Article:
Episcopal Deputies Approve Compromise Resolution on Same-Sex Unions

News release

While liturgies blessing same-sex unions are celebrated in some parts of the Episcopal Church, the church is not ready to authorize creating common liturgies for such services, General Convention has decided.

In a vote by orders, with 58 lay deputations and 62 clergy deputations of 108 voting “yes,” the deputies concurred with bishops in adopting an amended resolution recognizing “that local faith communities are operating within the bounds of our common life as they explore and experience liturgies celebrating and blessing same-sex unions.”

The resolution also commits the church to “continued prayer, study and discernment on the pastoral care for gay and lesbian persons.” As part of the process, a commission appointed by the presiding bishop will compile and develop resources “to facilitate as wide a conversation of discernment as possible.”

The resolution allowed the church to speak clearly in describing “a fact that is longstanding and within the bounds of the church,” said the Rev. Francis Wade of Washington, co-chair of the Prayer Book, Liturgy and Music Committee. “As an individual, I feel very good about the way it passed,” he said.

The committee felt they were offering an unambiguous statement of where the church is at the moment. His diocese is one whose bishop permits blessings for same-sex unions, he said. “That’s part of our life. This affirms … we are within the embrace of the church.” Given that the Episcopal Church “experiences its theology through liturgy,” however, he said it was important to notice that the resolution does not call for the development of rites. “That would be a significant step for us, and we did not take it,” he said.

The Rev. Kendall Harmon of South Carolina, a member of the committee, said that while he agreed that the church spoke with clarity, he disagreed with what it said. “The cavalier treatment of the Scriptures at this convention was astonishing,” he said. “A great deal of momentum has been added to local option” for creating rites for blessing same-sex unions, he said.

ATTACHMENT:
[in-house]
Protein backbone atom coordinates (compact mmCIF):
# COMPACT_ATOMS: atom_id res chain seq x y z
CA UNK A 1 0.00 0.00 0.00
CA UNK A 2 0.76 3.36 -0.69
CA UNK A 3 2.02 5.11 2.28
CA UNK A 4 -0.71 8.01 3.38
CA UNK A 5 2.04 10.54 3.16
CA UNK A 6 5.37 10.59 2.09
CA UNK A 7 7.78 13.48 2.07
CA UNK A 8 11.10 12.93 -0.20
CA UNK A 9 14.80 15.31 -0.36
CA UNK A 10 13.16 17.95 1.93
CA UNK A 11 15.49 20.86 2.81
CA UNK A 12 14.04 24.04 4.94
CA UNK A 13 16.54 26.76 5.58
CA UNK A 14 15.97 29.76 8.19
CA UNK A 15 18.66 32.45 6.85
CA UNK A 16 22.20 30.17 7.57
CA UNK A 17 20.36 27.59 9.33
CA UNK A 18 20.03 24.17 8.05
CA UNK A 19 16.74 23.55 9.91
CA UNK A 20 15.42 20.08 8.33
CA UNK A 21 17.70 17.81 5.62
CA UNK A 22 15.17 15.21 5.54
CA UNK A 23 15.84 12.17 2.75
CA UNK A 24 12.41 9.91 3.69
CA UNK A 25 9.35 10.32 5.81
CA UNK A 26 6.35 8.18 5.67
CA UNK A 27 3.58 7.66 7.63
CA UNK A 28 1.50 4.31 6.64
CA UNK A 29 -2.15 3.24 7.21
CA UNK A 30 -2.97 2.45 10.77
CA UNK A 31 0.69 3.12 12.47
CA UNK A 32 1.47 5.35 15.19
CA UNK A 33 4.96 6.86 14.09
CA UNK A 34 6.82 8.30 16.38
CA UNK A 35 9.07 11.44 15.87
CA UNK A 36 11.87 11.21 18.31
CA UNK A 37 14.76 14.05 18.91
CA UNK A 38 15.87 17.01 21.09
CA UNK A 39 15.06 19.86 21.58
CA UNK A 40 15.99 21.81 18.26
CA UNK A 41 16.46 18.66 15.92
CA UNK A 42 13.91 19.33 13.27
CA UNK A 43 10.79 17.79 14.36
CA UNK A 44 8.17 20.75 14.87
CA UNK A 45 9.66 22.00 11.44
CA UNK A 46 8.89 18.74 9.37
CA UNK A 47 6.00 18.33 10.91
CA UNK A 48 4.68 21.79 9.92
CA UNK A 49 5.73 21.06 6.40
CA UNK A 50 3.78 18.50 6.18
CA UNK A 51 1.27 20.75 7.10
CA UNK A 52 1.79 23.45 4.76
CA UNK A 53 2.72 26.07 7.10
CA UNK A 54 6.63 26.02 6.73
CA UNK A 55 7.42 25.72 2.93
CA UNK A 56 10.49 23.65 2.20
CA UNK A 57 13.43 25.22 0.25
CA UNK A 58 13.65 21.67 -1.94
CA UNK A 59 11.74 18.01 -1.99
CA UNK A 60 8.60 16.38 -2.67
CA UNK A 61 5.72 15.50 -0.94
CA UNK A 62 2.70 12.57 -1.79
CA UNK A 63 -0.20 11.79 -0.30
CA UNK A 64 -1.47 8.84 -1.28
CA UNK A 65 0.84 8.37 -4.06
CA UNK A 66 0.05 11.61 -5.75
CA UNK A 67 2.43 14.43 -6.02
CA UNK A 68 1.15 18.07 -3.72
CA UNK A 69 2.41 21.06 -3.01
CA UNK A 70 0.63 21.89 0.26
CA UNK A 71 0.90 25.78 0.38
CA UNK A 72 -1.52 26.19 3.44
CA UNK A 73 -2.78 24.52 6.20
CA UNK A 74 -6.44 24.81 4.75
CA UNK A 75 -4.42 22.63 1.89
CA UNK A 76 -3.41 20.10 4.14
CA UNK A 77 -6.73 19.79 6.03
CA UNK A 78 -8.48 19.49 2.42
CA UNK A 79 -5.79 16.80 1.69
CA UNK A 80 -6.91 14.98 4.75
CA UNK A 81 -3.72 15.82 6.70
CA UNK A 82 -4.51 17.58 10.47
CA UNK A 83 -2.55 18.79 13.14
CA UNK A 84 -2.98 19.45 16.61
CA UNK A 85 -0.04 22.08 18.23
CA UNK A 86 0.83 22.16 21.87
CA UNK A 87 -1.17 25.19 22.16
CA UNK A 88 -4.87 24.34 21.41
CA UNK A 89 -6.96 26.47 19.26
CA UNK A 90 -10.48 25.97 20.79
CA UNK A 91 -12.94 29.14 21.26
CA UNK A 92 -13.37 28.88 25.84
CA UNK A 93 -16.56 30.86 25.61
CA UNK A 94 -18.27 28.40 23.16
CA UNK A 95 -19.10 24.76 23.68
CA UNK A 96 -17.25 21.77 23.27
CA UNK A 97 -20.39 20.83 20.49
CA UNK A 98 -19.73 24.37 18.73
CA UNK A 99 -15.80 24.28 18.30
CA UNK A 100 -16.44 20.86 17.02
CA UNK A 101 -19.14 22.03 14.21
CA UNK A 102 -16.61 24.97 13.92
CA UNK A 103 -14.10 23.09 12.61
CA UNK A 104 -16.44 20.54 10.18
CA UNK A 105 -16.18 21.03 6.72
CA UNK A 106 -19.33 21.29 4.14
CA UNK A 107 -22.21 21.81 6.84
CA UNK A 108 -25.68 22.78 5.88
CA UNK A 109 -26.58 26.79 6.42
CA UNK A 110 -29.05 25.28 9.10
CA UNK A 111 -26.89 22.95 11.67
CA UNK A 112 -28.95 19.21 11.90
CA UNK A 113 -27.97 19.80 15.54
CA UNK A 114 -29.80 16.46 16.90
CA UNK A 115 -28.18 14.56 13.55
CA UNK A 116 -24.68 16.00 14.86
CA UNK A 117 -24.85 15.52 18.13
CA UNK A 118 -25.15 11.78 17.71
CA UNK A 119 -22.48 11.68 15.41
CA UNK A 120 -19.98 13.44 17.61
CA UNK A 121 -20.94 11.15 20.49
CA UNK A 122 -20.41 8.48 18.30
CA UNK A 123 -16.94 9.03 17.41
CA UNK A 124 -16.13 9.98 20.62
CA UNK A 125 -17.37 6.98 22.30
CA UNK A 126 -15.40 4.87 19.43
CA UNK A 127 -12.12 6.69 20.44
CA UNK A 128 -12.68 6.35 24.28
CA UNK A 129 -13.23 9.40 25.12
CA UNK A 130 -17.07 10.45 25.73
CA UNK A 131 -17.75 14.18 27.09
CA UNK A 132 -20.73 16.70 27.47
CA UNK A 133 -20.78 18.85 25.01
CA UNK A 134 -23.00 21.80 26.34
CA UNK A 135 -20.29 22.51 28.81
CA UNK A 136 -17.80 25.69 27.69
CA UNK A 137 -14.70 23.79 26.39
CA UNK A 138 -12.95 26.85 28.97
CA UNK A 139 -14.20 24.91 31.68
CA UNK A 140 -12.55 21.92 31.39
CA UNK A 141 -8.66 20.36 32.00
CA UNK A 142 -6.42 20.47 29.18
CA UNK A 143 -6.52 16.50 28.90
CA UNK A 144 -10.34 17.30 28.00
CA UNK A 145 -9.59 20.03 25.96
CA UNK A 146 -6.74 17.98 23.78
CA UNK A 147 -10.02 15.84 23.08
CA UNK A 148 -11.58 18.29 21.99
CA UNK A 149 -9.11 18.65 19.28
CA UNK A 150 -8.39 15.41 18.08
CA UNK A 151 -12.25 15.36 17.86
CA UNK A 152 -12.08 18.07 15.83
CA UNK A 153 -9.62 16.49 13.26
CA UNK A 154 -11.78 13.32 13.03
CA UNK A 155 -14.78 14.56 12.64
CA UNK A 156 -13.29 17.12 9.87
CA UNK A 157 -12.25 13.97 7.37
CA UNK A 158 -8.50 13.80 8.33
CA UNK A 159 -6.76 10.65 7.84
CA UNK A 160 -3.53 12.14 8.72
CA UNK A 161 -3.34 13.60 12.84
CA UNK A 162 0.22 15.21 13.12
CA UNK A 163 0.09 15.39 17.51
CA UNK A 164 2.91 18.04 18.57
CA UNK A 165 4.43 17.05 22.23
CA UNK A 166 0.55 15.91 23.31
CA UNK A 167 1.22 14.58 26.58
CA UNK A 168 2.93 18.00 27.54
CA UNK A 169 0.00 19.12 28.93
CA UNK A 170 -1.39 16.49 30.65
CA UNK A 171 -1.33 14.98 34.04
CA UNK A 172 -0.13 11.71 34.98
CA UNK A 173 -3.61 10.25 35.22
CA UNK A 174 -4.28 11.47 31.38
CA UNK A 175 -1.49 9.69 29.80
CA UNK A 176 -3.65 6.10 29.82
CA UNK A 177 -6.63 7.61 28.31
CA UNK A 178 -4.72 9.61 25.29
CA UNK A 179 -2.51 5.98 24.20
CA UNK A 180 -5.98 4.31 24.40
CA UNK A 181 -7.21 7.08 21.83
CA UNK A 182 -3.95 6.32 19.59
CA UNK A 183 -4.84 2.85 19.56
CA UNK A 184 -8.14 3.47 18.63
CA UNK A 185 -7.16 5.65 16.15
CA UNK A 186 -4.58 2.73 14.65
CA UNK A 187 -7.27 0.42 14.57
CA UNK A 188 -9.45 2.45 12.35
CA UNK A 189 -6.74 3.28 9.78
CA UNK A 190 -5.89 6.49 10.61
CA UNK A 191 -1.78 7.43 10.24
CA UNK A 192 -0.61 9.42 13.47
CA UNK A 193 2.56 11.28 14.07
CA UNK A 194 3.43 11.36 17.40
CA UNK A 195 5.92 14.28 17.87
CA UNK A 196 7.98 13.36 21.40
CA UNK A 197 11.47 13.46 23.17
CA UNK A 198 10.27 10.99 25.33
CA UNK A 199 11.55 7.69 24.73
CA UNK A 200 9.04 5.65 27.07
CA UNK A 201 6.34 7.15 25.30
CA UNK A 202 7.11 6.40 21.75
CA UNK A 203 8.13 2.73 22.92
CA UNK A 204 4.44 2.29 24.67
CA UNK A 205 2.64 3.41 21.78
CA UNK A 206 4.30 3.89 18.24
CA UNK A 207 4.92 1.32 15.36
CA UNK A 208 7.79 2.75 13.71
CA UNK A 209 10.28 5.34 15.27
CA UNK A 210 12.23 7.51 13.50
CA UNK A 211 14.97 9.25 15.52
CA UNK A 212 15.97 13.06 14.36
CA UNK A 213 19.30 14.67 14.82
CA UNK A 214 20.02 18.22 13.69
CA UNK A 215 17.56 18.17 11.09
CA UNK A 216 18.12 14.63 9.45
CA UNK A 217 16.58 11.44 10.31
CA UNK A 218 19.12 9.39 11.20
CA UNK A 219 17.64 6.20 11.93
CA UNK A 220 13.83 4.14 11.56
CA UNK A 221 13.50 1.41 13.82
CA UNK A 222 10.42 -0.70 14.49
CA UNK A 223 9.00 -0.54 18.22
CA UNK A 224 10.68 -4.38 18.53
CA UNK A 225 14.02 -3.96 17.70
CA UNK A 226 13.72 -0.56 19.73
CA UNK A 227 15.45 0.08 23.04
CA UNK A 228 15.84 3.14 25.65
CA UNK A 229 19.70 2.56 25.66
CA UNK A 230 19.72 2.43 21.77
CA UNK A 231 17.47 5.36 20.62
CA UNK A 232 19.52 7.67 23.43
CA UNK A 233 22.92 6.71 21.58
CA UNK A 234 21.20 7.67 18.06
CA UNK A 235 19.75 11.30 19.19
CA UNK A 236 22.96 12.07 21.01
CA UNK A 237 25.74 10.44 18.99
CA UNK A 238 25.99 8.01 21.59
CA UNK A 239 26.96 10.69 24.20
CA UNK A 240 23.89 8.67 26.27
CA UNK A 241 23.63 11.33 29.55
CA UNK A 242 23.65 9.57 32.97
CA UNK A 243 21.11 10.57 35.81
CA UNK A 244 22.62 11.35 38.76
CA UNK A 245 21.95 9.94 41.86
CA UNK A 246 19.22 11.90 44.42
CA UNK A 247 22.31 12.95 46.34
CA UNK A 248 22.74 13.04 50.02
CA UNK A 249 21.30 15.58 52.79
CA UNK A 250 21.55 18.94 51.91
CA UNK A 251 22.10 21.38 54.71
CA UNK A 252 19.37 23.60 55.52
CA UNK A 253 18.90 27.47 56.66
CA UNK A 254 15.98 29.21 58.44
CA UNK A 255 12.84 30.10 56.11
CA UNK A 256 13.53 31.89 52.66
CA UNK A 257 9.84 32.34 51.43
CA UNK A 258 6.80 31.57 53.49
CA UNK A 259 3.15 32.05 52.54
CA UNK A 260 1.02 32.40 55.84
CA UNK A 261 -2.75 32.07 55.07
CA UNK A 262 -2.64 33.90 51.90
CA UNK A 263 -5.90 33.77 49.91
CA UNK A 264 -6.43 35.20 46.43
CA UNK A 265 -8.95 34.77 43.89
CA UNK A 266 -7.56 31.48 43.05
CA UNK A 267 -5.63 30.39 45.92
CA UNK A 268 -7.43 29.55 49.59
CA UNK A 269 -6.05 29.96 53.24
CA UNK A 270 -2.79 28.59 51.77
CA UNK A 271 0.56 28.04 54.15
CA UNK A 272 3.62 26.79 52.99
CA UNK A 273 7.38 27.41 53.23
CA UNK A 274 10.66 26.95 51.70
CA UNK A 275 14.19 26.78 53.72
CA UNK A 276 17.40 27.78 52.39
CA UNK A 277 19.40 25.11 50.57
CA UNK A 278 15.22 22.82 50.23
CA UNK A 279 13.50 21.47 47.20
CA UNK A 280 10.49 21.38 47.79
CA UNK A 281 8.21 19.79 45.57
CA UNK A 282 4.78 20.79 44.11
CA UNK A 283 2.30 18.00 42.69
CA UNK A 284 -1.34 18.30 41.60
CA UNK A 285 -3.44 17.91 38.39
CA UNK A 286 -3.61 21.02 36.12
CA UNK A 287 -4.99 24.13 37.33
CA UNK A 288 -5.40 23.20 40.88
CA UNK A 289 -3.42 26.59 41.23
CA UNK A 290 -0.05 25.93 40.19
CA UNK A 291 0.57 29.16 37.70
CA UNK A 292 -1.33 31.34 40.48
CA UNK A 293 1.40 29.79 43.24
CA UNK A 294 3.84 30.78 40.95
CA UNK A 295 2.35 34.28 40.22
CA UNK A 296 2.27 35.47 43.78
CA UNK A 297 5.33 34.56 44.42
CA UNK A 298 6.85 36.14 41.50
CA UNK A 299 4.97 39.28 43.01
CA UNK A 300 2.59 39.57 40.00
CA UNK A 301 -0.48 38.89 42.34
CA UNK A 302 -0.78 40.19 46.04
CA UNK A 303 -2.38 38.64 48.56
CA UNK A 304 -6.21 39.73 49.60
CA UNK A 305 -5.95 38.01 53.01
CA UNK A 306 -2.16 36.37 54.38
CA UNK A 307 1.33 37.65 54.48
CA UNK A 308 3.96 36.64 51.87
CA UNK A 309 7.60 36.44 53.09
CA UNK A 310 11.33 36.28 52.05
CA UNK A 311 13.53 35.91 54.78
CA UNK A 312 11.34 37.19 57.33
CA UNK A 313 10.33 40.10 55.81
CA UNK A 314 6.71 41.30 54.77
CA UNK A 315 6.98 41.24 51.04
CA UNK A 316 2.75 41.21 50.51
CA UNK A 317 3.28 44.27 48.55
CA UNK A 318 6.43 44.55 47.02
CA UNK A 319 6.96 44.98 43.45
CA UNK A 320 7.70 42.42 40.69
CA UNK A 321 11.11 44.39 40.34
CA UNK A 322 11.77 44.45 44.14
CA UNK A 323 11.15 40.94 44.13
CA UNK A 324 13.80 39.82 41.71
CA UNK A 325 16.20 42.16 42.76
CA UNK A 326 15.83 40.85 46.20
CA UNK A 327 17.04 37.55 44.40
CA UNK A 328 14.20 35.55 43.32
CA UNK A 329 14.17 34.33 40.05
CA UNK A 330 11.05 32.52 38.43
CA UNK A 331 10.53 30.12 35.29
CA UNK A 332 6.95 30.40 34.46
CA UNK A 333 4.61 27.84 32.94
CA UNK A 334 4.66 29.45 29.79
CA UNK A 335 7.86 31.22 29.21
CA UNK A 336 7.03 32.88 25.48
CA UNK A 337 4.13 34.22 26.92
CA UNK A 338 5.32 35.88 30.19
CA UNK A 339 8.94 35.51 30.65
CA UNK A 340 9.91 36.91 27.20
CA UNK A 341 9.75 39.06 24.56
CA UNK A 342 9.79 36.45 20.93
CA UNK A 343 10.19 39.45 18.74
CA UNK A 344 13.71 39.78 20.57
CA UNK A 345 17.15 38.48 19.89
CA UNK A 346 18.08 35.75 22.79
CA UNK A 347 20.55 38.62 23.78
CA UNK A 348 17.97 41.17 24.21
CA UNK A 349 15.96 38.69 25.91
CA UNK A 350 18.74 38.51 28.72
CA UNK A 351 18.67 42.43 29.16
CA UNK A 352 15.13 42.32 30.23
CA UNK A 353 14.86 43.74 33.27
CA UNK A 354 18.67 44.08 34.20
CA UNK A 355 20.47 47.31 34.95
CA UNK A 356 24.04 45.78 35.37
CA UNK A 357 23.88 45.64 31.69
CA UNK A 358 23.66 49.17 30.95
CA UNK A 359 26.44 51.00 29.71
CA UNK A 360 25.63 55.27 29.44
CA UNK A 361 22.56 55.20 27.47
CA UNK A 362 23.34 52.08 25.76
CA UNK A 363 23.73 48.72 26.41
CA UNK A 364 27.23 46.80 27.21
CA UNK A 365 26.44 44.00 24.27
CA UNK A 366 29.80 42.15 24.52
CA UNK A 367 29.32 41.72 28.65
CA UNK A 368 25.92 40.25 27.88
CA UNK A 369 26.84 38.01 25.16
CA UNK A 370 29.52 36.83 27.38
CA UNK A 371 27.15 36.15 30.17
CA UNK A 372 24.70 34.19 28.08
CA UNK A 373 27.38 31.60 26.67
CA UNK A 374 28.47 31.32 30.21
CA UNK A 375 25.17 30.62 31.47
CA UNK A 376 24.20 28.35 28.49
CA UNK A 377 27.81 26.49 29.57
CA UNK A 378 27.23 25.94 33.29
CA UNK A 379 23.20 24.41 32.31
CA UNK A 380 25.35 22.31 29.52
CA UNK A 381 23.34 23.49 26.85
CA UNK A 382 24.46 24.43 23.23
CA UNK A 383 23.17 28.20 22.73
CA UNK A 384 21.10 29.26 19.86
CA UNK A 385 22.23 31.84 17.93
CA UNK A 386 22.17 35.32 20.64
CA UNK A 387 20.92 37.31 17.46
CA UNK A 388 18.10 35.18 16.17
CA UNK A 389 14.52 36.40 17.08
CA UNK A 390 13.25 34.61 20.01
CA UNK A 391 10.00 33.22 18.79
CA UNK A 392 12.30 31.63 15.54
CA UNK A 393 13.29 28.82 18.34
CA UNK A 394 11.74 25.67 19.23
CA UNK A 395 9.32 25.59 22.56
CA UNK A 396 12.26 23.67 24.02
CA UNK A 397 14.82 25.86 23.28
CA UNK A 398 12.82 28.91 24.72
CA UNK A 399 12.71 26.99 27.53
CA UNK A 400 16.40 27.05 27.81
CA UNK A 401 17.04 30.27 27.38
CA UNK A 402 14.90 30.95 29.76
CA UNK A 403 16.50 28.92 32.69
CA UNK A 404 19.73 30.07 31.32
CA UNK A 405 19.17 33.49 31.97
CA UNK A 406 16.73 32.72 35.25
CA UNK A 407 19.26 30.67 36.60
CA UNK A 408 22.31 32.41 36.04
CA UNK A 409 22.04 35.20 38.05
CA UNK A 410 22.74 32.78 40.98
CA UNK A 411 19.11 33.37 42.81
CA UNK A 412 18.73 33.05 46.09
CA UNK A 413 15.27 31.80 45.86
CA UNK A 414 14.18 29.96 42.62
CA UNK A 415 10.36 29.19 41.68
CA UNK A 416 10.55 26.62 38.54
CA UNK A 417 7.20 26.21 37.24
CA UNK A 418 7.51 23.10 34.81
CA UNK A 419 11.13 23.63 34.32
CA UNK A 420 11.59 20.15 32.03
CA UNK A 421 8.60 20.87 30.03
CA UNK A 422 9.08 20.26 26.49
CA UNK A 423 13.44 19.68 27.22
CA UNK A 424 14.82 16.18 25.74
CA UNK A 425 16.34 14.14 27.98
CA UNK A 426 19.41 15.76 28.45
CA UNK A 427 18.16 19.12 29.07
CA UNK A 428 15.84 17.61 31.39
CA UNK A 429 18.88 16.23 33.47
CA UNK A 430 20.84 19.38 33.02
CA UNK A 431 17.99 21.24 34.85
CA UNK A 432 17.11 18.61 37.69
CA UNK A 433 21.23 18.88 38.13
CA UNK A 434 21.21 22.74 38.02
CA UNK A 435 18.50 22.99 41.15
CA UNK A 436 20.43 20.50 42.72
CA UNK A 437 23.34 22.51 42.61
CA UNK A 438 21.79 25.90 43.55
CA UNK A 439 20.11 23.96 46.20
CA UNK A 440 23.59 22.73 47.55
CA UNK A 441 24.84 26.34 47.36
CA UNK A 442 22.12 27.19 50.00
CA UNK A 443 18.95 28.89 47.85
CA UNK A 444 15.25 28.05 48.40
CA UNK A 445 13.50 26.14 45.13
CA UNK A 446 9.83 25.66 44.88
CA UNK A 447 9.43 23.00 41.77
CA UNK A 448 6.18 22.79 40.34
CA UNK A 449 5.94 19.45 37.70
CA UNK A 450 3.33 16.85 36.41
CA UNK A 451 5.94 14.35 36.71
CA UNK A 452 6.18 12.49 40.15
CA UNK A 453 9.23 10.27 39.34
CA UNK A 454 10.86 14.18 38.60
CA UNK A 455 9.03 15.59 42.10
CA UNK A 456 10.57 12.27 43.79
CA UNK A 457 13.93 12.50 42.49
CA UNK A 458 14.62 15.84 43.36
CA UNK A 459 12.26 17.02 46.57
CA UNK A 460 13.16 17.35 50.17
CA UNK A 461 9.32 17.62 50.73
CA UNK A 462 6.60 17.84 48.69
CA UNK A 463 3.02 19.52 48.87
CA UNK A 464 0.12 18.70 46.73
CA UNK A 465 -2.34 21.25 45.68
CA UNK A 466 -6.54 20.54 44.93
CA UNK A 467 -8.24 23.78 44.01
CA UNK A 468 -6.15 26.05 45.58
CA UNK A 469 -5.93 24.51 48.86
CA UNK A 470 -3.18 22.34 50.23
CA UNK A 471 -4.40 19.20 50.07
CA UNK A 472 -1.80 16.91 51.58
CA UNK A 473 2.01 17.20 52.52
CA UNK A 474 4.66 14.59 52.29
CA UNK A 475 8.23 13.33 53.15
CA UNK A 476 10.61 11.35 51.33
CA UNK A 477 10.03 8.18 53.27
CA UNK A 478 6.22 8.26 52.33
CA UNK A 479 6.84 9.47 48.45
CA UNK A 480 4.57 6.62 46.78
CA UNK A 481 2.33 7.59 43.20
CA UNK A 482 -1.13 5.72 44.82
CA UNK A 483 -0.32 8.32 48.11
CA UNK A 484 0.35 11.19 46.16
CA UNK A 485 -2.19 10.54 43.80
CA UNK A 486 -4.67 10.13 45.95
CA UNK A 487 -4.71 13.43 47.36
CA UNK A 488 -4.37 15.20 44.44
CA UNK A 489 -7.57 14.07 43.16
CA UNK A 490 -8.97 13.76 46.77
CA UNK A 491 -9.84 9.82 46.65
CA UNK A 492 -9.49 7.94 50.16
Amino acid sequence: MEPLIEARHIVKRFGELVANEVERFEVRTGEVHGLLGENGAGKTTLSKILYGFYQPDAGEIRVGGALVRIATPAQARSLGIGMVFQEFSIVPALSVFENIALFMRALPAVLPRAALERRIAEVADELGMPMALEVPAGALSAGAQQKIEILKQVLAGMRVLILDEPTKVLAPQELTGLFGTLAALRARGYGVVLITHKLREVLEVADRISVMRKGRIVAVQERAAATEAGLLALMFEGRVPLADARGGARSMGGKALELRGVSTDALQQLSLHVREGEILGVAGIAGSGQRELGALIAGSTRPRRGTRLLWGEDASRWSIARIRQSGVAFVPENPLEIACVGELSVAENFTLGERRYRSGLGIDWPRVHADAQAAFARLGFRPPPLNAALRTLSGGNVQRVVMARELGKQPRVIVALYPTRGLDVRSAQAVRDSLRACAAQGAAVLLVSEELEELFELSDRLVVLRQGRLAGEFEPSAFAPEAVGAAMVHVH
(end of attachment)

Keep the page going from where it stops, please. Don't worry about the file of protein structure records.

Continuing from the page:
During the deputies’ debate, he presented a minority report, calling the resolution “a wolf in sheep’s clothing.” Particularly dangerous, he said, is the clause about “recognizing” that local faith communities “explore and experience” such liturgies.

“If we are experiencing such liturgies, and they are within the bounds of our common life, then the Episcopal Church has already sanctioned and blessed homosexual behavior,” he said. While some people will stress that the church is “recognizing” rather than “authorizing” these blessing, he said, “let’s be honest, this is authorization.”

Harmon said he thought it is “highly likely that a clear authorization of same-sex rites passes next time” ≠ partly because many people opposing such a move will not participate in the next convention, he said. “We’ve been in two churches for a long time,” he said. “The lid is blown off. There’s a sense of relief in that.” The question now is how to move ahead in a time of unprecedented, “dramatic realignment,” he said.

But Wade said it is better to think of the church as continuing to live in “tension” over an area of its life in which there is disagreement. “We are choosing not to resolve that tension, but to live with it,” he said.

While the resolution will not make a big difference in her diocese of Los Angeles, where blessings already occur, convention’s action will be welcomed by bishops who were seeking national authorization to respond to pastoral needs of gays and lesbians, said the Rev. Susan Russell, executive director of Claiming the Blessing, an organization that supports gay and lesbian concerns.

“We came looking for a bigger step. I was hoping for authorization for common language for rites,” she said. “I think this is a compromise that takes us a step forward. … I think it makes us stronger and better able to move forward with the good news of the gospel.”

During the deputies’ debate, the Rev. Lee Crawford of Vermont said that after the ceremony in which she and her partner had their long-term relationship blessed, “several heterosexual couples tearfully told us that hearing our vows made them reconsider their own and strengthen their understanding of them.” An 86-year-old woman said she was taking the service bulletin home to show their vows to her husband because “he never promised these things to me.”

J. Patrick Waddell of El Camino Real said he would be returning home to celebrate his 25-year anniversary with his life partner. “Gay and lesbian couples are a fact of life in this church,” he said. “We need the church to give us the same sort of support” that heterosexuals enjoy.

And Tessa Craib-Cox of Chicago, who described herself as a “cradle Anglican, now Episcopalian, and straight woman,” whose “life has been blessed and enriched by many gay and lesbian friends,” likewise said the church should be ready to assist “gay and lesbian people who long for their relationships to be blessed.”

She and other deputies pointed out that the bishops had given “overwhelming” support to the compromise.

The Rev. Sharon Lewis of Southwest Florida, however, said, “Please hear my heart. To be against this resolution is to be against further separation in this church, to be against widening the deep wounds in our body.”

The Rev. Daniel Martins of San Joaquin also called the resolution a “Trojan horse.” On the face of it, he said, “it seems like an irenic, peaceful compromise” which gives supporters of same-sex unions “much less than they originally aimed for.” But, he warned, the resolution will be taken as yet another precedent for arguing that “no core doctrine” forbids such unions.

James Thrall contributed to this report.